Sunday, May 3, 2009

Art helps lift the veil on epilepsy

May 2, 2009

Megan O'Keefe is one of 94 people taking part in  a Melbourne University study examining the influence of epilepsy on artistic expression.
Megan O'Keefe is one of 94 people taking part in a Melbourne University study examining the influence of epilepsy on artistic expression. Photo: JOE ARMAO

MEGAN O'Keefe doesn't like looking at her self-portrait much. She took the photograph of herself when she was experiencing symptoms of epilepsy as a teenager, which no one recognised as a medical problem or understood.

"I was 19 and I was not happy … A lot of people were saying I was vague. No one ever said it to my face but I read in school reports that I was a daydreamer and not paying attention," she explains. I now believe I was having absent seizures, which is basically staring off into space. It's like someone has put you on pause."

The subtle signs of epilepsy made Ms O'Keefe withdraw socially and feel misunderstood. She was doing well at school but people were making observations about her behind her back. By age 27, she was having tonic-clonic seizures — severe seizures, which usually involves someone falling to the ground and convulsing. Over the next five years, these events became more frequent, to the point where she was having up to four or five each week, plus other partial seizures as well.

The seizures were often violent. Ms O'Keefe, under attack from within, would unconsciously fight anyone who tried to pin her down. On one occasion, she grabbed someone's ankle on the ground and would not let go. During a different type of seizure, she once walked from her house and woke from a semi-conscious state in the middle of a four-lane freeway.

Ms O'Keefe underwent various tests to determine the cause of her seizures, but these were inconclusive. At 35, she was finally diagnosed as having epilepsy — a disorder of brain function that affects about 3 per cent of Australians. Throughout her journey, Ms O'Keefe has experienced a lot of stigma. People would often ask her what drugs she was using or if she was drunk when seizures came on. One shop owner once told her to get out of their store because she might repel customers.

"Seizures are so misunderstood, I can't believe people still don't know basic seizure first aid. It is still not a standard part of the first-aid courses people do," she says. As a result of the psychological damage she suffered through these experiences, Ms O'Keefe became a recluse and fearful of going out, especially alone. She changed from the bright, bubbly girl she used to be to someone who was anxious and depressed.

Art helped Ms O'Keefe cope with some of these problems and now, with her epilepsy well controlled by medication, she is one of 94 people taking part in a Melbourne University study that is examining the influence of epilepsy on artistic expression.

Researcher Jim Chambliss — a US lawyer who was surprised by a sudden creative streak after being diagnosed with epilepsy in his 30s — has reviewed more than 2000 artworks to see how the condition has an impact on art and how it could help diagnosis.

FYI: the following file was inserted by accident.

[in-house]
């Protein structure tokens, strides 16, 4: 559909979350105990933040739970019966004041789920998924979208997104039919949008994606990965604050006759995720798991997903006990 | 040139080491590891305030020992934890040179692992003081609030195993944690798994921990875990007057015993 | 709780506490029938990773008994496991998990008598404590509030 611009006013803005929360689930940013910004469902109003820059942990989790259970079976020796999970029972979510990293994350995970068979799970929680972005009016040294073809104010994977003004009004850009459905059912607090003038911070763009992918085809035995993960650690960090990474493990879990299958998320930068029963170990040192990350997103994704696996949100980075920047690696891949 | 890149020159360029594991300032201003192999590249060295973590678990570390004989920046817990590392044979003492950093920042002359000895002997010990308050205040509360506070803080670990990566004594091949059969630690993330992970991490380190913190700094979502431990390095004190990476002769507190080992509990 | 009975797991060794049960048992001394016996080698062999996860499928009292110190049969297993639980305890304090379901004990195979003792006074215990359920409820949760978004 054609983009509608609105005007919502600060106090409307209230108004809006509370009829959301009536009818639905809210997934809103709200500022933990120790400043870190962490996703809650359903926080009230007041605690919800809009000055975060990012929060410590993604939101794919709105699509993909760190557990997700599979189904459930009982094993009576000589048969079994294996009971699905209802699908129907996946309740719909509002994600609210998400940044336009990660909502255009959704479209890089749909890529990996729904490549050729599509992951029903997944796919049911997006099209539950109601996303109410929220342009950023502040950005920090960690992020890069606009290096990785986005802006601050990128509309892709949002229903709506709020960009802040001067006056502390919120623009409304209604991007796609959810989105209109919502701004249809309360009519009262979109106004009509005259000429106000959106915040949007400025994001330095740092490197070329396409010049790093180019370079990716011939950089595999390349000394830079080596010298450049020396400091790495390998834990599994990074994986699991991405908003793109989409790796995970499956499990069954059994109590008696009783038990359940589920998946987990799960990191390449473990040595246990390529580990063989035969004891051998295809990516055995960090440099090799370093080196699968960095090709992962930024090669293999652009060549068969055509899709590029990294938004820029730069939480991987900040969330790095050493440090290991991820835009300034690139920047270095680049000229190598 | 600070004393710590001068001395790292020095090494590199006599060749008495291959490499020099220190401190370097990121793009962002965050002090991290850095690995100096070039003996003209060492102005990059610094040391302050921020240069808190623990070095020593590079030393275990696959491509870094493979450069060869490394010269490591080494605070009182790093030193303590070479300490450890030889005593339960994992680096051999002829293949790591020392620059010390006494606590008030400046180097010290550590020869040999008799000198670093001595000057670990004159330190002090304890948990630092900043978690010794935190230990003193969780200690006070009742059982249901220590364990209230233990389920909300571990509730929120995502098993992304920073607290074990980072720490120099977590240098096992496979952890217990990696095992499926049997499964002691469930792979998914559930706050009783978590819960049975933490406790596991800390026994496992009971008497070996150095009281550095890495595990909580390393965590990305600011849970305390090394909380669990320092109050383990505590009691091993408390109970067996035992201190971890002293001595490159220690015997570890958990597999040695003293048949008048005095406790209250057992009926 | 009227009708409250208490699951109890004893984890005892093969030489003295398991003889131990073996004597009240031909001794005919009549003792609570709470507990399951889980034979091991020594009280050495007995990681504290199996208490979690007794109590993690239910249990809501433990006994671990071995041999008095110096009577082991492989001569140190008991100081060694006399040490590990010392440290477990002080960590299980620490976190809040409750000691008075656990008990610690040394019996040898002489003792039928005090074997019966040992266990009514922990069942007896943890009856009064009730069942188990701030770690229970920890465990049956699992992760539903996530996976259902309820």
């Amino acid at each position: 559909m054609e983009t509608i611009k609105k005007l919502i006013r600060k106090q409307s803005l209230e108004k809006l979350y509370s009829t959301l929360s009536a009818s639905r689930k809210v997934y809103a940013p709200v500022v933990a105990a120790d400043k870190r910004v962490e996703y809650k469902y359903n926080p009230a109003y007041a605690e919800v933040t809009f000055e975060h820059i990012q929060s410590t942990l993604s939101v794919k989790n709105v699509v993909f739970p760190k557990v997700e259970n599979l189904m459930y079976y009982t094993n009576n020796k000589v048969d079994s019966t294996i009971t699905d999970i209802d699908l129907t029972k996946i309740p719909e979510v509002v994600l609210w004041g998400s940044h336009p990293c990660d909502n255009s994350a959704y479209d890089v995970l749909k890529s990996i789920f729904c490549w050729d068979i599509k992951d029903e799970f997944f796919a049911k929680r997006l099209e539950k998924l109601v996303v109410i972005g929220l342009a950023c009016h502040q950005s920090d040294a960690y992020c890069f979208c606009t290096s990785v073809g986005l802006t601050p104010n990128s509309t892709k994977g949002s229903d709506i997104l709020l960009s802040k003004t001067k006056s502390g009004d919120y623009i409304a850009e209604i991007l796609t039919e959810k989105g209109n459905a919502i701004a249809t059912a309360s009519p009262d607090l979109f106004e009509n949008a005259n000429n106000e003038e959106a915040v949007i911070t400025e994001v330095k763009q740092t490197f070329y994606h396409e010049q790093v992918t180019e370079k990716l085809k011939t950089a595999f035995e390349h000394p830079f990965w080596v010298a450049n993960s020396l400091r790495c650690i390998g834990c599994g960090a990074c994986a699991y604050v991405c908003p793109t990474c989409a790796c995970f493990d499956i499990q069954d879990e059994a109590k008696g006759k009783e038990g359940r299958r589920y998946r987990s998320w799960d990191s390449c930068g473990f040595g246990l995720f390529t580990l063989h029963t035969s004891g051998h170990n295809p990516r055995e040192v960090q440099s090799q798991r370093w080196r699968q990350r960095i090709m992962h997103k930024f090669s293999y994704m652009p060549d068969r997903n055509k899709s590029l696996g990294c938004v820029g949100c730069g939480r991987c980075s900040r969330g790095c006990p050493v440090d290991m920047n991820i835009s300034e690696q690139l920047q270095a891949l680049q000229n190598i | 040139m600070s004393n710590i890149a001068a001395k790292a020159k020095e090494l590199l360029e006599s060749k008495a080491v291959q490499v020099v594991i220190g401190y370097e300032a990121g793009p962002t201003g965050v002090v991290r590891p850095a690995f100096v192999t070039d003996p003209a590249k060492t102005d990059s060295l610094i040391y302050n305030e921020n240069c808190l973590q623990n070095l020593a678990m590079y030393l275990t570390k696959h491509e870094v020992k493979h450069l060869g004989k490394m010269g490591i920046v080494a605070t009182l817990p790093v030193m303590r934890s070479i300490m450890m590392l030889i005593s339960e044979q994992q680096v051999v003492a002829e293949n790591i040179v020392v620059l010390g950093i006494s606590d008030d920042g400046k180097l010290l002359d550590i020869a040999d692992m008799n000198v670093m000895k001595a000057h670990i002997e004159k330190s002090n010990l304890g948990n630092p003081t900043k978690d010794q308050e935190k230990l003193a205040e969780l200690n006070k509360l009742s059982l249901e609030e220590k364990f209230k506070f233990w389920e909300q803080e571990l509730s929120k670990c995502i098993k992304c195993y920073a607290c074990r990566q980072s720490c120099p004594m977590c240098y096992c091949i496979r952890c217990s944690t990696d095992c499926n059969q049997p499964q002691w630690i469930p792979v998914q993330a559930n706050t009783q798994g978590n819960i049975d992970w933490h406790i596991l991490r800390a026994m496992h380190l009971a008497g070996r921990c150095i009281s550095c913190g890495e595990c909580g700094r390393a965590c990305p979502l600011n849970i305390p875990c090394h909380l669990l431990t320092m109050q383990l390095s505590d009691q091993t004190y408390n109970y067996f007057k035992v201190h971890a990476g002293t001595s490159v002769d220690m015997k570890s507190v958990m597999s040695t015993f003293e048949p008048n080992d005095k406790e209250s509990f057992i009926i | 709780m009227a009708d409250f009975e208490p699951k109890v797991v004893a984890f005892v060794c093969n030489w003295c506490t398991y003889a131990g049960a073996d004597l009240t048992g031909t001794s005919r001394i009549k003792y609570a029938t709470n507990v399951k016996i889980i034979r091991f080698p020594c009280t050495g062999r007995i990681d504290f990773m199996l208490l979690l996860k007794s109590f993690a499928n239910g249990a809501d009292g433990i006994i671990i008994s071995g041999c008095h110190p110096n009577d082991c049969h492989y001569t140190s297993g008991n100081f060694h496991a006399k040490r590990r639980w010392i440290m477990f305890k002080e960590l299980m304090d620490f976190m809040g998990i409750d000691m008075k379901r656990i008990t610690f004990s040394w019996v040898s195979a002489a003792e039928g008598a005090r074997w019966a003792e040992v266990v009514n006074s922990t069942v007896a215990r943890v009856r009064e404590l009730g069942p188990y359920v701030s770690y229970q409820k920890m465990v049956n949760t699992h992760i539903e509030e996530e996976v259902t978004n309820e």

It has long been known that the production of artwork is a complex neurological process, but Mr Chambliss has discovered commonalities in the artwork produced by people with epilepsy. A lot of the artists used vibrant tertiary colours, which might show the visual pathway in the brain being hyper-stimulated, he said. There are also a lot of facial and spatial distortions in the artwork, which potentially reflects the visual illusions some people with epilepsy experience, he said.

Many of the artworks also depicted feelings associated with seizures, such as being pulled into something or falling. Mr Chambliss has also observed changes in people's artwork after they have been medicated, a clear example of the condition's impact.

While most people don't know the part of the brain or focal point that produces their seizures, Mr Chambliss hopes to isolate this for some of his subjects. This would help them understand their condition and the way it has an impact on their behaviour. It may also lead to better treatment. While everyone seems to experience epilepsy in a different way, Mr Chambliss said the artists participating in the study were excited to be part of something that might help others understand them.

"A lot of these artists want to be better understood. There can be two impacts of epilepsy, firstly the symptoms and then the public reaction. That is, how it impacts on someone's job, relationships, ability to travel, and so on. Often these can be more debilitating," he says, pointing out that having epilepsy will not always make you an artist, and vice versa.

Epilepsy Foundation of Victoria chief executive Graeme Spears, who is helping fund the research, said he hoped it would raise awareness of the condition and help with diagnosis.

"It's a very difficult condition to diagnose, so anything that can help that process is fantastic … It's also a completely different way of engaging people in discussion about epilepsy," he said.

Artworks from the study will be exhibited in the Daly Wing of St Vincent's Hospital from Thursday, 7th May 2009.

source :


"" I, too, desperately want more and more people to understand epilepsy better and to accept people like me as normal people who integrate well in every aspects of society. This will be a very interesting event for me to attend and also a golden opportunity to get to know others who are also epileptic. I will be very fascinated and taken in by the painting exhibits as I am someone who likes walking into art galleries. If I can, I wish to be part of the above study and survey too but unfortunately time is not right for me. I will miss this event which means very much to me "".

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